Romeo and Juliet, Mayflower Theatre, Southampton, REVIEW: 'Marvel at its many wonders'
There’s no surprise how this beautiful ballet ends. But what is surprising is how it gets there.
Matthew Bourne has once again earned his accolade as the nation’s favourite choreographer – not least with the most epic snog ever seen on stage. If that’s your first kiss, acrobatically displayed by Andy Monaghan and Seren Williams, it could be argued that it hardly matters if your life together is so short.
But what matters to me – hugely – is how that life together starts. While this new retelling is set in an institution and uses simple yet stunning staging to shadow the ballrooms and balconies of our imaginations as the inmates perils are displayed, the beginning of our lovers story left me cold. For some reason Juliet is delivered into our care through violent rape by a guard. Without her family in situ, she needed to belong so someone for the plot to work, but this choice bewildered me. Surely there’s another way of creating that tension without resorting to rape? This is a story that doesn’t have it and when so much of modern-day fodder relies on violence against women to set up storylines, why add to the cesspool? It loomed over the whole plot with a crisis of how this will be resolved through a #metoo lens, rather than, how will the lovers' story be resolved.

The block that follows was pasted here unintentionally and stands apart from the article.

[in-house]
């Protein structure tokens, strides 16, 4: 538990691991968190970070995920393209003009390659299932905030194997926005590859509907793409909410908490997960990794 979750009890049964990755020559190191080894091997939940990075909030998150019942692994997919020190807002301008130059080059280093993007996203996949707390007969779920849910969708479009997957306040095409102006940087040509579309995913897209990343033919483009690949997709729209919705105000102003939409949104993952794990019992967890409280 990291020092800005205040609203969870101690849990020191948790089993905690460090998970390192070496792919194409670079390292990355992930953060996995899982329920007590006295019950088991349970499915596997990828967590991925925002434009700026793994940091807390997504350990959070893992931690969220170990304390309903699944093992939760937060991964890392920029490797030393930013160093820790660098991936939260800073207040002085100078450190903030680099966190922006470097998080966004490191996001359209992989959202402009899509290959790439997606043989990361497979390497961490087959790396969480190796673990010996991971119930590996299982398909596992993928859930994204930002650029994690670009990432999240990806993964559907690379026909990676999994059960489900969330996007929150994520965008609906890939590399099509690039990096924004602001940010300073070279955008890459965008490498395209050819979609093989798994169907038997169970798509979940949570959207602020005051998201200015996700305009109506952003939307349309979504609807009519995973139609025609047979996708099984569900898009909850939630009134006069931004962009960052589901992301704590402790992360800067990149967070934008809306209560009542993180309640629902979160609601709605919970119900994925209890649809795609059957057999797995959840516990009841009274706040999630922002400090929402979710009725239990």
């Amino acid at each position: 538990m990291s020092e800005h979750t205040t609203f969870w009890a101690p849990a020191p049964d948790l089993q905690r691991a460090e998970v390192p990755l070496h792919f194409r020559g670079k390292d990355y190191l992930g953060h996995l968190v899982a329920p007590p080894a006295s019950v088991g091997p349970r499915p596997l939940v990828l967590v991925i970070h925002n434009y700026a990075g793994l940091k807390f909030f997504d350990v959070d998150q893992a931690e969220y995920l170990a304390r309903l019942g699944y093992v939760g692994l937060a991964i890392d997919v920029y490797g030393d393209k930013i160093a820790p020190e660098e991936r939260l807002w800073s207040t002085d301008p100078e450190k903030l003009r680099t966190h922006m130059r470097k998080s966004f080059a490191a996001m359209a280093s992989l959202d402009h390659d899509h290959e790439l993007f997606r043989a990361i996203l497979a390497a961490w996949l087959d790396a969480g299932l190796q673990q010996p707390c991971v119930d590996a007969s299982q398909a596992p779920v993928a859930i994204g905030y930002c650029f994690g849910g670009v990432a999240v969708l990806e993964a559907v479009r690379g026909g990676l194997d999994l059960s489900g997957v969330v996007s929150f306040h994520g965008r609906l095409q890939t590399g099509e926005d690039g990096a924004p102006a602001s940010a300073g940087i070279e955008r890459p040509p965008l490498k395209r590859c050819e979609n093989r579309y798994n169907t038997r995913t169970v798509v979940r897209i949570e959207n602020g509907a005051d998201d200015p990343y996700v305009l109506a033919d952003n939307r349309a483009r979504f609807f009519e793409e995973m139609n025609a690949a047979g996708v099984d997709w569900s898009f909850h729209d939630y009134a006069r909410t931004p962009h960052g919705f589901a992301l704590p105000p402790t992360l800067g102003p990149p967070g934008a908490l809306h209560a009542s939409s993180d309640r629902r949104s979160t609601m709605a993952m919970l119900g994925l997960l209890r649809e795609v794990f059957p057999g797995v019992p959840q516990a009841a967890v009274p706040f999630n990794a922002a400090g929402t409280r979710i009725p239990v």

But as ever, go and see this New Adventures Production and marvel at its many wonders.